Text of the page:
The coronavirus crisis – a unique opportunity for reflection

Manuel Trajtenberg

[Prof. Manuel Trajtenberg, an economist, is a Harvard graduate, former student of the late Zvi Griliches,  and served as Member of Knesset, Israel’s Parliament. This is his ‘take’ on how we can use the COVID-19 crisis to reshape our own perspectives].

   At most once in a lifetime we are called upon to confront a dramatic event such as this one, forced upon each of us and upon the entire world. Sure, we are threatened by a rapidly spreading and nasty disease, but there is a good chance that we will be able to avoid contracting it, and if not, that we will be able to recover from it hopefully unharmed. The threat to our health is just part of the story, and not necessarily the major one: the coronavirus has managed to bring to a halt life as we know it, as if we were entering a prolonged “Yom Kippur” regime, just without the prayers and the fasting…

I am convinced that this same menace offers us a sort of respite and thus a tremendous opportunity to gain perspective on our lives, to pause the never-ending rate-race in which we are caught: to succeed in school, to earn a living and build a meaningful career, to find a spouse, build a family and raise children, to care for our relatives, and, oh yes! from time to time also to have a life…

         What is this “Perpetuum mobile” for? What are we aiming at? What is truly important and what is superfluous? Do we really need the avalanche of goods and services that we relentlessly strive to acquire and consume, and for which we toil and sacrifice invaluable time, instead of devoting it to ourselves, to our families and friends?

We are about to venture unwittingly into a very different routine, unfamiliar, disconcerting; suddenly we will have much more time on our hands, and probably we will not know what to do with it, lest we “miss out” on something, lest we “waste” it. But then we shall gradually discover that, repressed by the brutal pressures of daily life, there are whole layers and capabilities in our brains that were never given the chance to manifest themselves. In an ironic twist of fate, the coronavirus is about to set these dormant capacities free, and offer them a unique opportunity to act up: the capacity for contemplation, for self-reflection, for meditation, and the ability to take delight in them; the capacity to ponder social interactions and appreciate our surrounding, particularly in observing human nature, so close to us and yet often so remote.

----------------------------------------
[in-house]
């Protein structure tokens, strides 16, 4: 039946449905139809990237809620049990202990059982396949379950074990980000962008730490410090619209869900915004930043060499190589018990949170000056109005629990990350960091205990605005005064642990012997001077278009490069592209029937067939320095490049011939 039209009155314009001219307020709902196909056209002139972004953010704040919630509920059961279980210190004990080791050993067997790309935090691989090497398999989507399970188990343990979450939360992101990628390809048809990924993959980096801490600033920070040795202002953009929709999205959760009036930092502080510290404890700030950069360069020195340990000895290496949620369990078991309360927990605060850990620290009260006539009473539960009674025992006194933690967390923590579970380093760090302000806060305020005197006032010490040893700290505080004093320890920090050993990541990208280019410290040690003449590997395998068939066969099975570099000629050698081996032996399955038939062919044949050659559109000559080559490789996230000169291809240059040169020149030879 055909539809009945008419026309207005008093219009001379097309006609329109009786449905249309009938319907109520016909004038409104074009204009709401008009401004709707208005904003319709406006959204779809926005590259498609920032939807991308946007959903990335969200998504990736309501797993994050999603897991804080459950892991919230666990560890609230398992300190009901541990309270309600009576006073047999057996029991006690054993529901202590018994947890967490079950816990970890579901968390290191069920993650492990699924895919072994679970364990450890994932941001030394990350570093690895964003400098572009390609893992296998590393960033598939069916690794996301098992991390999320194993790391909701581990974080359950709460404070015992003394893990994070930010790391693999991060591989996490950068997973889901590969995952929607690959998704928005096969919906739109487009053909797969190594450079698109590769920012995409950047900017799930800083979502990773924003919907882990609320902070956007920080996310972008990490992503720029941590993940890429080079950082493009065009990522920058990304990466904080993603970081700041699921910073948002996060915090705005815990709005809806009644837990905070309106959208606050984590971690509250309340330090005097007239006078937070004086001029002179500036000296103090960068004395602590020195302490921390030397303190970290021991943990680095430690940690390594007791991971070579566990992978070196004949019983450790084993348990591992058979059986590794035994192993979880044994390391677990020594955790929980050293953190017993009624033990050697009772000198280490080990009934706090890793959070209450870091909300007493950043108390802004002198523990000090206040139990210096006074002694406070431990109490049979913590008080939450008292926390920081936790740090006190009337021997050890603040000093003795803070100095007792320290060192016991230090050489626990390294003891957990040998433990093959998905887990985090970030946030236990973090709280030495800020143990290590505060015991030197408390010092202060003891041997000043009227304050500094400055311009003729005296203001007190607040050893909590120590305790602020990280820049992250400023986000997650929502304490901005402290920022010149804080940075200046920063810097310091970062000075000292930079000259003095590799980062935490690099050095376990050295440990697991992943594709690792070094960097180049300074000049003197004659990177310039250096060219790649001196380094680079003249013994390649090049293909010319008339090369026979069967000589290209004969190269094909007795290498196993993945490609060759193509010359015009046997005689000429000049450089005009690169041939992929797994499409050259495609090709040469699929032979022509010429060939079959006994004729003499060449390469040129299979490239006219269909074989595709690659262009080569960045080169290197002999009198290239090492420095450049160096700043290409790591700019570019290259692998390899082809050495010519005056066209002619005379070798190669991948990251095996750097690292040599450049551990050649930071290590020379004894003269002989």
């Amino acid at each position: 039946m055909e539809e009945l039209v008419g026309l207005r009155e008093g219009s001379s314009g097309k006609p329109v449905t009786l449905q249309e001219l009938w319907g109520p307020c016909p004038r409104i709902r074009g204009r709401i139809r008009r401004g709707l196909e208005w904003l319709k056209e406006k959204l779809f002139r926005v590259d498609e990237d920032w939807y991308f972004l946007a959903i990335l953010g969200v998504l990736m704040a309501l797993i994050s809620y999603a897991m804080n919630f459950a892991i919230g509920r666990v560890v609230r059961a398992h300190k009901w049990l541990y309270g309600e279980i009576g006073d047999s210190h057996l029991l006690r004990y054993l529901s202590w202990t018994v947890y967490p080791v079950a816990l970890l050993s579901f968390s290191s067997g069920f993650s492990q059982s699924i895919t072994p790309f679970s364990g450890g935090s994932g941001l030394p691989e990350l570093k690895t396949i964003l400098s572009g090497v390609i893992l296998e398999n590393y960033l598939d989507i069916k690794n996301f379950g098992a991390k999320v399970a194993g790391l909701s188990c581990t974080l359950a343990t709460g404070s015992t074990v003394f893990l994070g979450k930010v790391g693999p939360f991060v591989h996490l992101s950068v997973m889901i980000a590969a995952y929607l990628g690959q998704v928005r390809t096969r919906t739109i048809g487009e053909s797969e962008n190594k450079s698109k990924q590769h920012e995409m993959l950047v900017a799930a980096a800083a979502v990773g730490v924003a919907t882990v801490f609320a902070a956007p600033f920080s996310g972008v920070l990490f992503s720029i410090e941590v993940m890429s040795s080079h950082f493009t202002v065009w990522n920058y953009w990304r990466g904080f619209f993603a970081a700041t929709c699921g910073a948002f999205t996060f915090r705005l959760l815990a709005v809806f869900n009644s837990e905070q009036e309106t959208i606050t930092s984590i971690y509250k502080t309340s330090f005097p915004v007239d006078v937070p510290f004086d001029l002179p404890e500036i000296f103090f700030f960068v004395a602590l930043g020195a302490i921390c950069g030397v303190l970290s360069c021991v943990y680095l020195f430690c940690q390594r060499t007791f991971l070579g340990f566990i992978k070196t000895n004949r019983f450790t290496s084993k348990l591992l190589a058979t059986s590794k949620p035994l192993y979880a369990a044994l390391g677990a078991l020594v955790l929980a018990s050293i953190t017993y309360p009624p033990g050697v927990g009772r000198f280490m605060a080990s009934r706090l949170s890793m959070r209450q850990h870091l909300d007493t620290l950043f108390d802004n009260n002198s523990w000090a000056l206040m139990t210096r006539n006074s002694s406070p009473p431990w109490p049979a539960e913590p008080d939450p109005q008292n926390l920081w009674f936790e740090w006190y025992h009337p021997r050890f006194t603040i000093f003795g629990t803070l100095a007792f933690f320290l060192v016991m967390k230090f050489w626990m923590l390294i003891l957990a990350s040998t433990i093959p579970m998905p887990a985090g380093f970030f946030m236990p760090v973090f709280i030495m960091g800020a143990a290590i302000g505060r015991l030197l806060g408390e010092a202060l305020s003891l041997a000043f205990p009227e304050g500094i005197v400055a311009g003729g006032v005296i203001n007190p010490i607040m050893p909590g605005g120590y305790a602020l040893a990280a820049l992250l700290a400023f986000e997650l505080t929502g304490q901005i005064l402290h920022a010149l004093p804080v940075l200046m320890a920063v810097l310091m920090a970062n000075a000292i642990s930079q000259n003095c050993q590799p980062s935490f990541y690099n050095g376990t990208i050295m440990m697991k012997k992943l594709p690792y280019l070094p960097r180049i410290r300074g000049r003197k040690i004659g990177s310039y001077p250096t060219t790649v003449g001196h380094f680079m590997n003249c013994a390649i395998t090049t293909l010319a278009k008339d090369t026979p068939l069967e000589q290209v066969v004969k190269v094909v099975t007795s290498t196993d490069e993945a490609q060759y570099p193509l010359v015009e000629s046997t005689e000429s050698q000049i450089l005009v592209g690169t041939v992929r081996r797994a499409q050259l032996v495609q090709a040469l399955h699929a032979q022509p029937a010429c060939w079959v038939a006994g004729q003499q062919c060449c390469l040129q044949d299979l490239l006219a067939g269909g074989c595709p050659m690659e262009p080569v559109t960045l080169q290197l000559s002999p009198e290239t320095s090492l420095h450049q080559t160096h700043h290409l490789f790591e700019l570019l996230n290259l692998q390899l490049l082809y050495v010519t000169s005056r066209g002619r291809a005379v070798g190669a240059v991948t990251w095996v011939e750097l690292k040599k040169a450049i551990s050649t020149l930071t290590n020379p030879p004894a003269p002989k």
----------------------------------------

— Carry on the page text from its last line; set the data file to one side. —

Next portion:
Shame on us if we keep suppressing these dormant capabilities, shame on us if we relate to their surfacing as a “waste of time.” There are those who need to journey to remote Ashrams in India to “find themselves”, far from the madding crowd. Now we have a unique opportunity to go on with our lives, and at the same time open a window on our own inner worlds, only to discover hidden treasures of feelings and insights, that laid there all along hidden from sight by the daily, all devouring routine.

   This is not say that it will be not be difficult to deal with the formidable challenges posed by corona, more so at first, let alone if significant hardships arise: economic difficulties, shortages of supplies, uncertainty about disease-like symptoms that may appear,keeping children safely and productively occupied, and so on. All these and further difficulties that we cannot yet envision will surely demand from us a great deal of resourcefulness, creativity, and mental fortitude, and test the limits of our wherewithal.

   This crisis is very different from others that we have known in the past, such as the first Gulf War: at that time, we were in daily danger from the threat of missiles and even from a chemical attack for six long weeks, which entailed a total disruption of our daily lives, including rushing often to “safe rooms” and wearing gas masks. But back then it was just us in Israel, not the entire world, and nobody would suggest attaching any positive significance, any silver lining, to a remote war that unfortunately spilled-over to us. Then we simply had to hang-on, to survive, and pray that it would end quickly.

   This time 7.5 billion people in virtually every corner on Earth are sharing the same fears, the same disruption of daily life, the same existential questions. This might have been the case as well during the two World Wars of the 20th century, but then again, it is hard to ascribe anything positive to wars, certainly wars of such magnitude of destruction and horror.

   Now it is radically different – what looms upon us is not a massive loss of lives and of their material envelop, but a shake-up of the key components of the rat-race that has kept as going for too long: globalization, narrowly defined economic growth and urban crowding. Tough questions and deep doubts hoover about them, and the answers are not bound to come from our political leaders or from the Davos elite. New, fresh answers can spring only from us, provided that we wisely grasp this opportunity, and refrain from treating it as a passing disturbance. It is eminently clear now: the coronavirus is not a “flight by night” occurrence, the disruption of our lives is bound to continue for a long time – as the length of the disruption, so is the magnitude of the opportunity, so is the breadth of the new horizons that may open up to us.